To the editor:
A nightmarish festival, known as Toro Jubilo, was recently held in Soria, Spain. Street mobs attached balls of burning pitch to the horns of bulls, scorching their horns, bodies and eyes. Many bulls try to end their agony by smashing into walls.
Other animals are also abused during patron saints’ celebrations. Live goats are tossed from towers; chickens are beheaded by blindfolded children. Some of these atrocities occur on church property.
Bullfighting remains a popular "sport" in Spain. This involves smearing petroleum jelly in bull’s eyes, stabbing them and, when they have fallen but are still conscious, cutting off their ears, hooves and tails. Horses, used to draw attacks from the bulls, are often mutilated.
In parts of Spain it is common to kill greyhounds who did not race well by hanging them by their necks over a fire.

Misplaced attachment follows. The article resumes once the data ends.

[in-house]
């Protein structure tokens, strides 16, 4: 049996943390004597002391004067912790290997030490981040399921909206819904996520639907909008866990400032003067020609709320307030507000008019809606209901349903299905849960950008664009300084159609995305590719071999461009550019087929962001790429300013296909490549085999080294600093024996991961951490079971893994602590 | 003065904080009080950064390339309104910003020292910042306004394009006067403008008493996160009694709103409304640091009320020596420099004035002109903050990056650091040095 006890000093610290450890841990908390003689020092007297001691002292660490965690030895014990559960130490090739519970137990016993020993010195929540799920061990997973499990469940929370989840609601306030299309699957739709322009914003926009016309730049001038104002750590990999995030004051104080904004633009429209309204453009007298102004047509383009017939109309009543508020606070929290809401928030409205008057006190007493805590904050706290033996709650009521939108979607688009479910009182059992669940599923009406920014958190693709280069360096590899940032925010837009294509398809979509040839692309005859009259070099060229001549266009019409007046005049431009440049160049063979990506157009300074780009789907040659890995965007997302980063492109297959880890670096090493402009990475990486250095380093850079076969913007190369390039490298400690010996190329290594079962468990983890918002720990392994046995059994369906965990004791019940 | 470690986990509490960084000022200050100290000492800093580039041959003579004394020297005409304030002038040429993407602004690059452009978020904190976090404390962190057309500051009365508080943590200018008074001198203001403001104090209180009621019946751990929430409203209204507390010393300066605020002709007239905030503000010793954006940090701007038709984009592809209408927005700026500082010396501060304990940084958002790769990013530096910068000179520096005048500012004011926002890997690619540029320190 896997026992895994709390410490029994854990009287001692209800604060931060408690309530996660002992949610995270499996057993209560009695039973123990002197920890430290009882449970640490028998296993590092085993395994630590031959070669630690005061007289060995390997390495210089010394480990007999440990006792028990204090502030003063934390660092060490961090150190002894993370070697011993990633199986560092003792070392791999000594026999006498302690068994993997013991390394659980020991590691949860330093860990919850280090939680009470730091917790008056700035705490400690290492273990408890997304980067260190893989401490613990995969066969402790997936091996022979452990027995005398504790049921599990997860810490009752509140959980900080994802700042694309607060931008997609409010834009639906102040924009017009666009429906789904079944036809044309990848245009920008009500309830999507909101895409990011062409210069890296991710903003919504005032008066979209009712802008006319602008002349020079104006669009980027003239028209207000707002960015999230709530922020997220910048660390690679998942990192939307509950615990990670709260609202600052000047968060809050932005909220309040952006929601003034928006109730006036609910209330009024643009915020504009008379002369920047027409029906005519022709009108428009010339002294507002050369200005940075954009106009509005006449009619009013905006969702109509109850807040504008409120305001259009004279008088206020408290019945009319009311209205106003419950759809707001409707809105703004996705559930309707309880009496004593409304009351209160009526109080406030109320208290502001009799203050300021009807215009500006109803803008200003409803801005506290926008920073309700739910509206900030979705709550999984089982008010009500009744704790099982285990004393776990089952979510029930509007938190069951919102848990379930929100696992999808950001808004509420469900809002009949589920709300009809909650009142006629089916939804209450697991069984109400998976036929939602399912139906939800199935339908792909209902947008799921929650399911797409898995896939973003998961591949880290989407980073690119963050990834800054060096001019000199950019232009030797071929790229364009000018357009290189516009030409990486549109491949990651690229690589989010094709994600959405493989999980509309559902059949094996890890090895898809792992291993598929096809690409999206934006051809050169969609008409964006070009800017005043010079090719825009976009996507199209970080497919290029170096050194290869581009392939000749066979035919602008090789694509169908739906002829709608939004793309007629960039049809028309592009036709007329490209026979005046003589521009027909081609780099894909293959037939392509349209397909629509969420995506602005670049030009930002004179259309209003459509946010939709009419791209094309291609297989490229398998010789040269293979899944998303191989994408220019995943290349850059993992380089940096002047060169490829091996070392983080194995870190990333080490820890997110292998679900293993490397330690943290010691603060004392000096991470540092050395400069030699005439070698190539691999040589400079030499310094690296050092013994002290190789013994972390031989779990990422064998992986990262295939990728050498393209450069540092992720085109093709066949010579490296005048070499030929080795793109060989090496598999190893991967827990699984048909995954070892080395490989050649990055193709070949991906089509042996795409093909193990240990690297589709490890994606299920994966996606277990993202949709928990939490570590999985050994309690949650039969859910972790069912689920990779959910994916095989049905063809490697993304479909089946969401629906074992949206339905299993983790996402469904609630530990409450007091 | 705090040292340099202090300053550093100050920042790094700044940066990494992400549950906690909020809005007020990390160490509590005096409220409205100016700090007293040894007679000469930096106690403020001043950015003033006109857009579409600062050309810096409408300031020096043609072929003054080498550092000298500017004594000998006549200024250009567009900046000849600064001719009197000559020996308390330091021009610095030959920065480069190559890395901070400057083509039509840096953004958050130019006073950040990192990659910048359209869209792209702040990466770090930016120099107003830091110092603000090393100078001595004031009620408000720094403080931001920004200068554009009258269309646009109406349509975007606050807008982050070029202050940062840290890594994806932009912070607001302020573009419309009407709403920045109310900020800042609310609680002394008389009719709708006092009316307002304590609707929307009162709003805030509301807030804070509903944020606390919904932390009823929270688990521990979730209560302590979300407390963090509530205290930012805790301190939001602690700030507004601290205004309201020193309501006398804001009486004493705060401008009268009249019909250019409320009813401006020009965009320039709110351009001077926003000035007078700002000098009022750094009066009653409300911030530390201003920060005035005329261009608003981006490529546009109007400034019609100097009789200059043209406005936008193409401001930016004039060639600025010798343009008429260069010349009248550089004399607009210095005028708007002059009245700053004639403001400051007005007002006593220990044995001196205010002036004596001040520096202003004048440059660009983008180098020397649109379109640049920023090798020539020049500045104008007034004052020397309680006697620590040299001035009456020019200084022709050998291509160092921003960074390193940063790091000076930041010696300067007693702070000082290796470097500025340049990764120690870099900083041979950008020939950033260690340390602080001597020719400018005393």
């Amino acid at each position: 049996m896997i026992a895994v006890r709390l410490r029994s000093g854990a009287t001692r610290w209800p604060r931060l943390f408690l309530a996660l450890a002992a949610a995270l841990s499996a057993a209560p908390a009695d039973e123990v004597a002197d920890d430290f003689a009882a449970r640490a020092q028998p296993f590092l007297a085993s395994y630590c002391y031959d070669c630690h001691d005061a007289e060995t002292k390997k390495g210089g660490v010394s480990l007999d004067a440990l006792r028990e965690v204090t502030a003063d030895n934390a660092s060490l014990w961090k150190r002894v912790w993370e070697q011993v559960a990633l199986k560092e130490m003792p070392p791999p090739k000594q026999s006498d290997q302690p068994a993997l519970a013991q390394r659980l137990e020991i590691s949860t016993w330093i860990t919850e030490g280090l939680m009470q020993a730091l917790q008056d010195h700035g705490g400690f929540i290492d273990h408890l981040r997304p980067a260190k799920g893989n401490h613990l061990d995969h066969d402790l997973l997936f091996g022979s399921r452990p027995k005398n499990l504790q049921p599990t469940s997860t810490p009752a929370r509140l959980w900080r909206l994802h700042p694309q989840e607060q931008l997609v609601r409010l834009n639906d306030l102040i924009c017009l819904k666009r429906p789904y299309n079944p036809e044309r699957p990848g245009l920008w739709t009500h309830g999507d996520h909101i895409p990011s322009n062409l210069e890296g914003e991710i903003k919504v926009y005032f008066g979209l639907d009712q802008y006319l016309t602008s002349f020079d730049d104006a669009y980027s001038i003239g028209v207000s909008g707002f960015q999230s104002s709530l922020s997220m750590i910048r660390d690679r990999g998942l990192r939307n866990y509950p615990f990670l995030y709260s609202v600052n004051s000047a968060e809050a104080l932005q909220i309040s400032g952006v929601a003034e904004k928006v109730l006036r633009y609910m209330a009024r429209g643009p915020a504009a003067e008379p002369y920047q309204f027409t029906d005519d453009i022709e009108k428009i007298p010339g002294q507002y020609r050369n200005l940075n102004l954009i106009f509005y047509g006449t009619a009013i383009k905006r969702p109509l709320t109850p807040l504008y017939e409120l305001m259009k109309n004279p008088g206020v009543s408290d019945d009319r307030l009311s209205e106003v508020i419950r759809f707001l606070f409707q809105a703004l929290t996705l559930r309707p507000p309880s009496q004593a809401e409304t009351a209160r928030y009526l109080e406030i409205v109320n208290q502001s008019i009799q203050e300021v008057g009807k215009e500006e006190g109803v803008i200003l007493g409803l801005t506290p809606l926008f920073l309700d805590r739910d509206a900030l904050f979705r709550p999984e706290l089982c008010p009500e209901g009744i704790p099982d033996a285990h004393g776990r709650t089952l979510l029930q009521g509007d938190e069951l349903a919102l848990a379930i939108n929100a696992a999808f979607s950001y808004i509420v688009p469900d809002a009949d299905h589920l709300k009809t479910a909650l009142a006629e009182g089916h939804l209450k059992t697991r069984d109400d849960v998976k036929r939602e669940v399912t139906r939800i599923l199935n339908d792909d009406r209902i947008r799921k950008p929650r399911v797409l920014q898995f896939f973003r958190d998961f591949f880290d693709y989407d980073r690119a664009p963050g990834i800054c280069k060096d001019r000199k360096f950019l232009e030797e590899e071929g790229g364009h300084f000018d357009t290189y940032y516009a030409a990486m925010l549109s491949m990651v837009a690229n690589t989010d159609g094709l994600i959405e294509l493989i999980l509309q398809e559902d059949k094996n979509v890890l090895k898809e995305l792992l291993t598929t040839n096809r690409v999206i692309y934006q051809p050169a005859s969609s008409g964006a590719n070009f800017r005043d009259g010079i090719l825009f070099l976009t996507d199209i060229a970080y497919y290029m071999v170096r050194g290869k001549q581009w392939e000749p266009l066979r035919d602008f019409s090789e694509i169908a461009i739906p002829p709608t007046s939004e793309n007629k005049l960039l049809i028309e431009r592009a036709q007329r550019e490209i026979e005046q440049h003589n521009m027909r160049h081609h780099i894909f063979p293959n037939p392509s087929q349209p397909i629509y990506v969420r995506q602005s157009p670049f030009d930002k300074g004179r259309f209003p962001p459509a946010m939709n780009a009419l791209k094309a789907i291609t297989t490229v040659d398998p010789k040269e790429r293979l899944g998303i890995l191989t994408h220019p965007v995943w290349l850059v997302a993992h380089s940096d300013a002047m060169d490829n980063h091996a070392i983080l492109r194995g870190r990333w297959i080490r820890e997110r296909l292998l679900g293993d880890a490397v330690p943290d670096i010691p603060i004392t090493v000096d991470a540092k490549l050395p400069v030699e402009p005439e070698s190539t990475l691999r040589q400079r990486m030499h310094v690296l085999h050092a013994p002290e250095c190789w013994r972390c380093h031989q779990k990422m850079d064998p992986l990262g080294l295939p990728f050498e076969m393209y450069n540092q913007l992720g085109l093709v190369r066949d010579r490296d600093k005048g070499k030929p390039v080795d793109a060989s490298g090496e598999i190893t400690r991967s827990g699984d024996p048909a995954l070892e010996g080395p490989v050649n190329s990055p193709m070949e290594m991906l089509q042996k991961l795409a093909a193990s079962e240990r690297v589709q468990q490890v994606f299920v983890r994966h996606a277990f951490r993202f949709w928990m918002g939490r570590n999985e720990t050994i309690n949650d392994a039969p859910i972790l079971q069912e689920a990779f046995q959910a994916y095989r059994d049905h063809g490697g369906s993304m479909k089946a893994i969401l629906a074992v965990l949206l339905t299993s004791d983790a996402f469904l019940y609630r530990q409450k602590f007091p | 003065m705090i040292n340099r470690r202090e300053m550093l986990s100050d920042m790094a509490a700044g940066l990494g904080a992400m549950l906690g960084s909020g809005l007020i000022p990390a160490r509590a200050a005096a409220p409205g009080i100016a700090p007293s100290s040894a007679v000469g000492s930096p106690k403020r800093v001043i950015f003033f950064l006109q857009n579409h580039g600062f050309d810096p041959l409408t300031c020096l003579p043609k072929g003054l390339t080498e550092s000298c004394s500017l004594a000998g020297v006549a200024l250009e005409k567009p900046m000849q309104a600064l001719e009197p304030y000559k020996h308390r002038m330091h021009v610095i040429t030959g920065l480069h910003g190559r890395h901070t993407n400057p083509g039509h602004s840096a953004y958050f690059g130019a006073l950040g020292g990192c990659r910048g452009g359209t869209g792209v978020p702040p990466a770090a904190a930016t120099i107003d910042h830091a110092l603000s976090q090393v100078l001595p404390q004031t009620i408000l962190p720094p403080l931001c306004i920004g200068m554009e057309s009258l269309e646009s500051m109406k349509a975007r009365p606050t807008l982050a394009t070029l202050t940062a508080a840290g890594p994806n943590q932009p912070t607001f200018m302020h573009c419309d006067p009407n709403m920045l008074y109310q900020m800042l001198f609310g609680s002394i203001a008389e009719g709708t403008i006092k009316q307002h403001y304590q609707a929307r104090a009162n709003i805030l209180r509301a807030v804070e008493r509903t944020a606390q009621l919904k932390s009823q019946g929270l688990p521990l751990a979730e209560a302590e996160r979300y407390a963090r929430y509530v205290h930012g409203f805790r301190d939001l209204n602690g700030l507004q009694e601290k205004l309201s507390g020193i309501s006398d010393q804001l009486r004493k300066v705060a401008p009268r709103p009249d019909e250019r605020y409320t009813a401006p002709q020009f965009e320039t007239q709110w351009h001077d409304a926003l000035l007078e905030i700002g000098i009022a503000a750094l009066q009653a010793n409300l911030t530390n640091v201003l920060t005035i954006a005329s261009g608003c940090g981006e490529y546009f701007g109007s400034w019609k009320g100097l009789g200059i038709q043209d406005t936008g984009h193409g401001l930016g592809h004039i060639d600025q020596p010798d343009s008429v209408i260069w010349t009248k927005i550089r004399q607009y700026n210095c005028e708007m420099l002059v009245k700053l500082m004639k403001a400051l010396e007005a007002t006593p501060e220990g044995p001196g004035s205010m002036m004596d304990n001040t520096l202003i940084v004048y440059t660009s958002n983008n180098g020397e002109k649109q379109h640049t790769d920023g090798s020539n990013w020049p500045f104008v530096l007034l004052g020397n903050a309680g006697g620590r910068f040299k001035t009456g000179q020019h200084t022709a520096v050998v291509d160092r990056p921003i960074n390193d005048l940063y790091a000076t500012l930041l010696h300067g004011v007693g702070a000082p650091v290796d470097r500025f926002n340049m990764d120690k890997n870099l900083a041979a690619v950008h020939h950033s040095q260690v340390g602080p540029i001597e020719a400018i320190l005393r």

Because the Roman Catholic Church wields a lot of power in Spain, animal protection advocates are disappointed that the Vatican has not joined our efforts to end ritualized torture of animals in Spain.
In 1567, Pope Pius V threatened excommunication for violating his decree forbidding support of and participation in animal torture fiestas or bullfighting. Certainly, a 21st century Pope should follow this example.
Clergy of all religious and denominations have a responsibility to remind their parishioners that humans are not the only species worthy of moral consideration. Our spiritual leaders, to whom we look for guidance and righteousness, should convey the message conveyed by U.S. Senator Robert Byrd: "Let us not fail in our divine mission. Let us strive to be good stewards and not defile God’s creatures or ourselves by tolerating unnecessary, abhorrent and repulsive cruelty."